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# Common Core Standards: Math

# Math.CCSS.Math.Content.HSN-CN.B.6

**6. Calculate the distance between numbers in the complex plane as the modulus of the difference, and the midpoint of a segment as the average of the numbers at its endpoints.**

The modulus of a complex number *a* + *bi* is defined as . This little (or sometimes big) number can be useful in a variety of things having to do with complex numbers.

For starters, what about the distance between two points? In geometry, the distance formula is pretty much our Holy Grail for everything. With complex numbers, it's no different, except instead of *x*_{1} and *y*_{2}, we have *a*_{1} and *b*_{2}. Using these generic values, we get .

But why plug individual *a* and *b* values when we can just subtract the two complex numbers directly? If we subtract *a*_{1} + *b*_{1}*i *from *a*_{2} + *b*_{2}*i*, we'll get (*a*_{2} – *a*_{1}) + (*b*_{2} – *b*_{2})*i *as our answer. Taking the modulus of that will give us .

Whoa. That means the distance between two imaginary points is the same as the modulus of the difference between the complex numbers. Pretty nifty.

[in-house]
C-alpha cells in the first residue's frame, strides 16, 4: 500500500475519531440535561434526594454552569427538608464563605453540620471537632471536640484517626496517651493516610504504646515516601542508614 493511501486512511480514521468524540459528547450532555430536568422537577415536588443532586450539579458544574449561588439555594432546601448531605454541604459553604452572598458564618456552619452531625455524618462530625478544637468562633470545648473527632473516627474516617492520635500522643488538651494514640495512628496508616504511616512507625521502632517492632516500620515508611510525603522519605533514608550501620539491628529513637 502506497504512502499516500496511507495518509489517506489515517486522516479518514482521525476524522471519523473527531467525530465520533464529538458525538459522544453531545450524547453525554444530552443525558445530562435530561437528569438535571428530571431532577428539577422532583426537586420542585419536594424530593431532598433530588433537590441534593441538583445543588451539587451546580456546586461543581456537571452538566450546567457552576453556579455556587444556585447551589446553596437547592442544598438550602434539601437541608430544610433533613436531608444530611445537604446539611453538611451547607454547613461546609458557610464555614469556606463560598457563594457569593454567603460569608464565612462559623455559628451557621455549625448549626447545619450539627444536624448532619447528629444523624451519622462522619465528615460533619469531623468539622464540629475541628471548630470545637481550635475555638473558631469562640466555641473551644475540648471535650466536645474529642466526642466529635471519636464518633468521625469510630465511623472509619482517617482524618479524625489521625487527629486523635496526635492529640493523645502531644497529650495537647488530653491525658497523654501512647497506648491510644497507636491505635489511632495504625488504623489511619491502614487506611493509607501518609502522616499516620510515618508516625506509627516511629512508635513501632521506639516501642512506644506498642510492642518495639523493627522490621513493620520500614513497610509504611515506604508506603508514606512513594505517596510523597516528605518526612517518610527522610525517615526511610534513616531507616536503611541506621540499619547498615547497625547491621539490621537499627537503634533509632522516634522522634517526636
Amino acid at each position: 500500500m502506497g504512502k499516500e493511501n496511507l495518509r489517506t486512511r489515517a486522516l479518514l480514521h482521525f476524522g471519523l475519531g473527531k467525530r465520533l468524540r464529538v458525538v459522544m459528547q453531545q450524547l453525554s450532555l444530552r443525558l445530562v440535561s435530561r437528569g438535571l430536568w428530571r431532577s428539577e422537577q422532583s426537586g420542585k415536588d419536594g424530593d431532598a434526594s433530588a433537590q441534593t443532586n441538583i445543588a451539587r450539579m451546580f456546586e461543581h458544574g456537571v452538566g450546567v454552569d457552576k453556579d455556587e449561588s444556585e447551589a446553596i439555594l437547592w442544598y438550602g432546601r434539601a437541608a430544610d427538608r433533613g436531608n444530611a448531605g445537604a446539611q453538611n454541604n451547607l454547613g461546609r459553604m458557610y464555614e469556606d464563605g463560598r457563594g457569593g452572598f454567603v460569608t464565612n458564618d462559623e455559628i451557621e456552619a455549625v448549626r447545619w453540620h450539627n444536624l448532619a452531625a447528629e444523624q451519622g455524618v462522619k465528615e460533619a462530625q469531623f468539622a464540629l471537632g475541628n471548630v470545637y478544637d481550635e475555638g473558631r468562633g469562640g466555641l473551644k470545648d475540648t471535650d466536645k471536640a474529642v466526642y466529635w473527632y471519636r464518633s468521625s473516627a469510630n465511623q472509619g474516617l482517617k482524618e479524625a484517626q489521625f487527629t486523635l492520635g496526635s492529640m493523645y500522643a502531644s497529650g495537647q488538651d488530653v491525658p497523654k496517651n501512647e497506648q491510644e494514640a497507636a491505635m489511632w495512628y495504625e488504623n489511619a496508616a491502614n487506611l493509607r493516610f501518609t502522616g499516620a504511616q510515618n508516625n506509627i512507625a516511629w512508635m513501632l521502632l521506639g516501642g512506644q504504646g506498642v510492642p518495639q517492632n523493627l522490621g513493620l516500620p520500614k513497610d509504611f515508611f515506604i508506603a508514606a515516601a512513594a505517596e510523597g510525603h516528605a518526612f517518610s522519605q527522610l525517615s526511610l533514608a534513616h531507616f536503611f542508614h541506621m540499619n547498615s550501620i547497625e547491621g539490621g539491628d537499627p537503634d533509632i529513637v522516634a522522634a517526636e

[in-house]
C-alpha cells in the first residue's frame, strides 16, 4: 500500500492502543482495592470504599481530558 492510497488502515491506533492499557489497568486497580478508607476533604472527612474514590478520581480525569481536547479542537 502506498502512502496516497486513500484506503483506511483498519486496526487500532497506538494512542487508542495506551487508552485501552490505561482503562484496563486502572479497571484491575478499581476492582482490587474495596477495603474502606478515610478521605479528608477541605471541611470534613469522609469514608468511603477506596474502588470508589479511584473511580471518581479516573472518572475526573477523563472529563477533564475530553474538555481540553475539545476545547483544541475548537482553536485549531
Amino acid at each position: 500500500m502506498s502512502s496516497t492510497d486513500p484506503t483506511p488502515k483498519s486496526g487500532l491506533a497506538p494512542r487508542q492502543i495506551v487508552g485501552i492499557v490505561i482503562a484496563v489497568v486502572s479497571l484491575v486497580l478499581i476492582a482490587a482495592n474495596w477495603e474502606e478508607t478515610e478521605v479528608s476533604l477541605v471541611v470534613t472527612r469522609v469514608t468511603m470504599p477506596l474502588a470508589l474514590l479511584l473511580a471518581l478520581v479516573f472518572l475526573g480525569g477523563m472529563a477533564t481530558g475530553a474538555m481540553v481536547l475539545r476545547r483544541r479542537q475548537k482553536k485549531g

Not clicking? Find the distance between 5 + 2*i* and 6 + 4*i* to help get your students' imaginary ball rolling.

Rather than plug four numbers into the distance formula, we can subtract them and reduce them to two. Solving 5 + 2*i* – (6 + 4*i*) will give us -1 – 2*i*.

Now, let's find that modulus. If *a* = -1 and *b* = -2, the modulus gives us a distance of . Not too shabby.

Finding the midpoint of a segment joining complex numbers is even easier. It's just like finding the midpoint of a segment joining real points. All we need to do is average the *a* values and average the *b* values.

So if we want to find the midpoint of the segment joining 3 + 8*i* and 5 – 2*i*, we would find the average of the *a* values:

...and find the average of the *b* values:

The midpoint of our line segment is 4 + 3*i*. Who said math was hard?